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Beware of Intervening Liens in Subordination Agreements

Most lenders that service second mortgages or equity lines have received requests to subordinate their loan to a subsequent refinance loan. Many times these requests come years after the refinance loan was closed. Most servicers will agree to such requests to subordinate their loan without question. However, there is a danger in executing a subordination agreement that most servicers do not adequately consider: intervening liens.

"One who subordinates a first lien to a third lien makes his lien inferior to both the second and third liens." Old Stone Mortgage & Realty Trust v. New Georgia Plumbing, Inc., 239 Ga. 345, 236 S.E.2d 592 (1977). Or, stated another way: "if a senior security deed becomes inferior to a junior security deed and the junior deed is inferior to a materialman's lien, then the senior security deed is inferior to the materialman's lien." Id. Courts have described this rule as being necessary to avoid destroying the rights of intervening lienholders. Padgett v. City of Moultrie, 229 Ga.App. 500, 494 S.E.2d 299 (1997). A lender that agrees to subordinate its loan to a subsequent loan may find that it has inadvertently subordinated its loan to any number of intervening liens.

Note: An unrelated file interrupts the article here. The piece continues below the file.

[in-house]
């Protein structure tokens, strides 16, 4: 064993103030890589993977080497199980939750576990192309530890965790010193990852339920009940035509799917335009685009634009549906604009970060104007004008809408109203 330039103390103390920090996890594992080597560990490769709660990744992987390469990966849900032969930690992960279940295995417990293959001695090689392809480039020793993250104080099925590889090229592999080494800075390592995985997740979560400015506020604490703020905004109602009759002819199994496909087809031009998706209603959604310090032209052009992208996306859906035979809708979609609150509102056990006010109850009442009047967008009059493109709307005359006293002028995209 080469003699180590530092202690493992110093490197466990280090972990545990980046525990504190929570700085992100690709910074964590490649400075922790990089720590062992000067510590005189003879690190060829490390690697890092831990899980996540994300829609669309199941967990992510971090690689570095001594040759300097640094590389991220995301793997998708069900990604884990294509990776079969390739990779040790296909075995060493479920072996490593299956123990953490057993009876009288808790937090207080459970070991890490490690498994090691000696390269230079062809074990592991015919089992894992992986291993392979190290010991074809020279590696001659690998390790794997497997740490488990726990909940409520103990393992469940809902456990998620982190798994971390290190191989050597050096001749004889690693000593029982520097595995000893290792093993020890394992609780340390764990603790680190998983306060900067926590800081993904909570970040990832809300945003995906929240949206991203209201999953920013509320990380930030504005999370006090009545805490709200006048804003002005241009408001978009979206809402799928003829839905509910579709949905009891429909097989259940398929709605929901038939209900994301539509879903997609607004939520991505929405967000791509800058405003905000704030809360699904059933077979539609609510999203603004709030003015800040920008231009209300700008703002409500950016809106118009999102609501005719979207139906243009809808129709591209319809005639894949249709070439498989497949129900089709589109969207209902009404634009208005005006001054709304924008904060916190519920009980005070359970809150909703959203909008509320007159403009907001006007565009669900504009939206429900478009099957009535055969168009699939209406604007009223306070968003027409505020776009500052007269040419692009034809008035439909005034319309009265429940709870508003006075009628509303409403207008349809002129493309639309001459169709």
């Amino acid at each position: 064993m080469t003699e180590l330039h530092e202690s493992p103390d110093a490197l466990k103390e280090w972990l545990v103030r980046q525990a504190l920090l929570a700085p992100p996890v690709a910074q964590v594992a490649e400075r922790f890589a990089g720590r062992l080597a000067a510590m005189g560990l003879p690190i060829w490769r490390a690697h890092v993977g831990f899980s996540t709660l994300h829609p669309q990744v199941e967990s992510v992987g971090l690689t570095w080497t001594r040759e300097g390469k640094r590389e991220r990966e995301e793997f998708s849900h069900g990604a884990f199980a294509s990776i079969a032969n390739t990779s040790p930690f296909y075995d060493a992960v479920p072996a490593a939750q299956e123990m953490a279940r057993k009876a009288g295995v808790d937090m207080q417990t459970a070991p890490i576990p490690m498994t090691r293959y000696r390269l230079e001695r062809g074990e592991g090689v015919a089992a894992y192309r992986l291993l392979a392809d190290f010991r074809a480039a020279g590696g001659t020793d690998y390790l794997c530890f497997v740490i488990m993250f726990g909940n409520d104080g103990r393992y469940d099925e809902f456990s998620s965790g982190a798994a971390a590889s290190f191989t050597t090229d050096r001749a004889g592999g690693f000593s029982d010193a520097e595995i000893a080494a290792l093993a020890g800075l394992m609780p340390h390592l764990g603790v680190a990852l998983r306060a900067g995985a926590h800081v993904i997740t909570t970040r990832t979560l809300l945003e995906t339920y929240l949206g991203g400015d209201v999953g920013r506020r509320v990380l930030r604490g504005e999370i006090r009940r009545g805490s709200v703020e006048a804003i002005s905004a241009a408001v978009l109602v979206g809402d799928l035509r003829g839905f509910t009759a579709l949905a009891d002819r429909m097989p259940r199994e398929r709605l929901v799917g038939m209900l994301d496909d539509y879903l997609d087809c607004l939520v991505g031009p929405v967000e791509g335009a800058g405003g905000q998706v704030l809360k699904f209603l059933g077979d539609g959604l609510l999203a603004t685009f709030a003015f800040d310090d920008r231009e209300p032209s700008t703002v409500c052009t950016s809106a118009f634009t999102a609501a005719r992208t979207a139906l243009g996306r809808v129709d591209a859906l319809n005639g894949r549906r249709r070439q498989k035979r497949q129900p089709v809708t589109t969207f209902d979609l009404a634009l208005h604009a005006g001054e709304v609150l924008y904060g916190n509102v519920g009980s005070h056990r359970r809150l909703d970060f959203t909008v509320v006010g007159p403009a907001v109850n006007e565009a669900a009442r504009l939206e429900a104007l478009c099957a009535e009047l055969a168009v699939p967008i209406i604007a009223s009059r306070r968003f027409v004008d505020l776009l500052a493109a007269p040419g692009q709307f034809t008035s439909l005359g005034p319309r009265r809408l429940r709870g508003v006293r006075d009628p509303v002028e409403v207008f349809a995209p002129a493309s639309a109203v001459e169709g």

There are simple things a servicer can do to avoid this problem:

  1. The servicer can require a title search on the property at issue prior to agreeing to subordinate. If the title search reveals no intervening liens, the servicer can safely agree to the subordination. If the title search reveals that there are intervening liens, the servicer can refuse to subordinate or require that the intervening liens be satisfied before it will subordinate.
  2. Additionally, the servicer can place language in its subordination agreement which makes its agreement to subordinate ineffective if there are intervening liens that would be elevated above its mortgage. See Colorado National Bank v. F. E. Biegert Co. 165 Colo. 78, 438 P.2d 506 (1968).

Use of these simple procedures when a subordination agreement is proposed can avoid large title problems down the road.

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